Climate change and the weevil in our midst

Pine Weevil
Pine Weevil
Joe Barry

Joe Barry

We are in grave danger from the imminent arrival of a bewildering new range of pests and diseases. Year round rises in temperature have already facilitated an increase in the numbers of insects that prey on our trees.

The Pine weevil for example will consume five times more bark at 20C as opposed to 10C. Likewise, the Leaf miner moth which arrived in Ireland in 2014 thrives on warmer climates. The Pine processionary moth similarly prospers in milder climes as do a host of others but perhaps the biggest threat to forestry may be from future storms.

These were just some of the issues raised during a recent conference held at Farmleigh House where Coillte brought together national and international forestry and environmental experts to discuss the threats posed by climate change.

The frequent storms and serious flood damage that are now part of a normal Irish winter make tackling climate change a matter of urgency. But first agreement has to be reached on what specific actions to take.

The facts relating to global warming are quite scary but at least international agreement has now been reached towards making some attempt to cooperate in dealing with the issue.

It is well known that forestry can play a large part in reducing our carbon emissions, but perhaps less well known is the massive difference timber use can make. For instance, replacing one cubic metre of concrete or red brick with the same volume of timber can save one tonne of carbon dioxide emissions.

Amazing technological developments have also taken place in the ways we now make use of wood and laminated timber products are being used for the construction of buildings like skyscrapers throughout the world.

These laminated sections have a strength that surpasses steel and given their inherent flexibility, their use can make buildings much safer in areas at risk such as earthquake zones than those constructed traditionally. Modern timber buildings are surprisingly fire resistant and overall safer than conventionally built structures as well as having excellent energy saving properties. On average, building a house in timber instead of brick reduces total carbon emissions by 10 tonnes.

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A nine-storey building containing 29 apartments for mixed residential use was recently built, entirely of timber, in only seven weeks in Hackney, London. Examples like this can be found in major cities worldwide, but of course this leads us back to urgent need for more trees.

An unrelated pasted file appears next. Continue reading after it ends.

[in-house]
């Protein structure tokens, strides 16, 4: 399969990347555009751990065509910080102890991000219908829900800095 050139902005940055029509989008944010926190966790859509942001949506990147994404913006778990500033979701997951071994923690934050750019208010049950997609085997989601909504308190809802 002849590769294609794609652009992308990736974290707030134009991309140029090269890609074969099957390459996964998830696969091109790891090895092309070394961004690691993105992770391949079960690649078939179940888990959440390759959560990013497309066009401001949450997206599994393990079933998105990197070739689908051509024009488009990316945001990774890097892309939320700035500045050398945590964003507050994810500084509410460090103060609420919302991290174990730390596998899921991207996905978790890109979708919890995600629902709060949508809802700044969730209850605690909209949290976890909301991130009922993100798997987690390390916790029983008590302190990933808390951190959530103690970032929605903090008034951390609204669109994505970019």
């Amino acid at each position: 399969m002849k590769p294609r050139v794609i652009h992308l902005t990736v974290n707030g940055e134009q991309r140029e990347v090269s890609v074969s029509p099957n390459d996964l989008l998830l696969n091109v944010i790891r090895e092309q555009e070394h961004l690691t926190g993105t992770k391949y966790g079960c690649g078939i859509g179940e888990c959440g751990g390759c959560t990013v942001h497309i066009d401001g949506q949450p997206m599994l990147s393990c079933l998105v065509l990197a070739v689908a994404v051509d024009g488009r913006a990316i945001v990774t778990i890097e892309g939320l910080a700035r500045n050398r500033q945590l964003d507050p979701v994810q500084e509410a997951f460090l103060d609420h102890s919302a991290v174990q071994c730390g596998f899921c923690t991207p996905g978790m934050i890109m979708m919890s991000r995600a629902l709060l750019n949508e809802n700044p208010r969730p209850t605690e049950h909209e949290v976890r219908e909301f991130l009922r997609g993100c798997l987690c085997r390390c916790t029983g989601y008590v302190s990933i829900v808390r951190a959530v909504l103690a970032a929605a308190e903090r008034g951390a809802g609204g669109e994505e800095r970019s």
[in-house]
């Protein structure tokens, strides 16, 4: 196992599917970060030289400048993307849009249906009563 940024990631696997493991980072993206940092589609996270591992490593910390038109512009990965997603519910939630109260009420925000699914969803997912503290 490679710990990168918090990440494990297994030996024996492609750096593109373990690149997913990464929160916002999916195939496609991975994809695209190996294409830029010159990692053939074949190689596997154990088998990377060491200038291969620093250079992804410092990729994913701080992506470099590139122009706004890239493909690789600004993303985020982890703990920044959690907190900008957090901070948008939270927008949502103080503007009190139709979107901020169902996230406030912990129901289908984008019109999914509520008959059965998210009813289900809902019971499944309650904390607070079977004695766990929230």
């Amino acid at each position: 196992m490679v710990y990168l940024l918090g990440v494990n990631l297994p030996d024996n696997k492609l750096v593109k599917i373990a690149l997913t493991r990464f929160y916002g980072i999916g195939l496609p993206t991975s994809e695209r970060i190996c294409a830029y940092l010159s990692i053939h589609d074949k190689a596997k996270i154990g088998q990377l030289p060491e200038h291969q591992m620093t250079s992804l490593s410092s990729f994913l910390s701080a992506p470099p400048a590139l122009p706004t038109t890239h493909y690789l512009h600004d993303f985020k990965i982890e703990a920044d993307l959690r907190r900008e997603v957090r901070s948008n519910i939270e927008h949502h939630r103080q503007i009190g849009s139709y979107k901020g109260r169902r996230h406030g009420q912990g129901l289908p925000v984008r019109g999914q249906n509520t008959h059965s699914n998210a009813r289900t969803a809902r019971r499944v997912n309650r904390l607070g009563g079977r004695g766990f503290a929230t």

In Ireland, over a million hectares of land with limited value for agriculture could be planted for forestry but until Irish landowners make the change from more traditional farming practices, this land will in essence lie underused and wasted. Creating more forests will only happen if the land availability problem is solved.

If we can plant 8,000 ha per annum, we will sequester 3.4-4.4 million tonnes of CO2 per annum and that is before the biomass and forest products benefits are taken in to account.

The overall message from the conference was quite simple. More trees are needed worldwide but especially in Ireland where we import so much of the biomass required for power generation and alternative heating systems.

Reading through the presentations at the Farmleigh conference encouraged me to study further and it was quite startling to discover just how long the threats of environmental destruction have been known about but little seems to be have been done to prevent it.

In recent years, deforestation in Indonesia reached almost three million acres and Norway has already donated one billion dollars towards replanting some of this area.

Rain forests

They have also donated a similar amount to Brazil. It has been finally accepted that the clearance of rain forests in South America for example can affect the climate in countries thousands of miles away but then this has been known about for at least 200 years.

Simon Bolivar, who led a revolution against the then Spanish rulers in South America in the early 1800s eventually became president of Ecuador, Peru, and Bolivia (which was named after him), was one of the earliest to realise the environmental damage caused by the destruction of tree cover and campaign against it.

He died at the age of 47, having ultimately failed in his efforts to create a union of South American states and halt the clearance of so much irreplaceable wilderness.

Perhaps we now need a new Bolivar to champion the cause of rescuing planet earth before we finally manage to destroy it.

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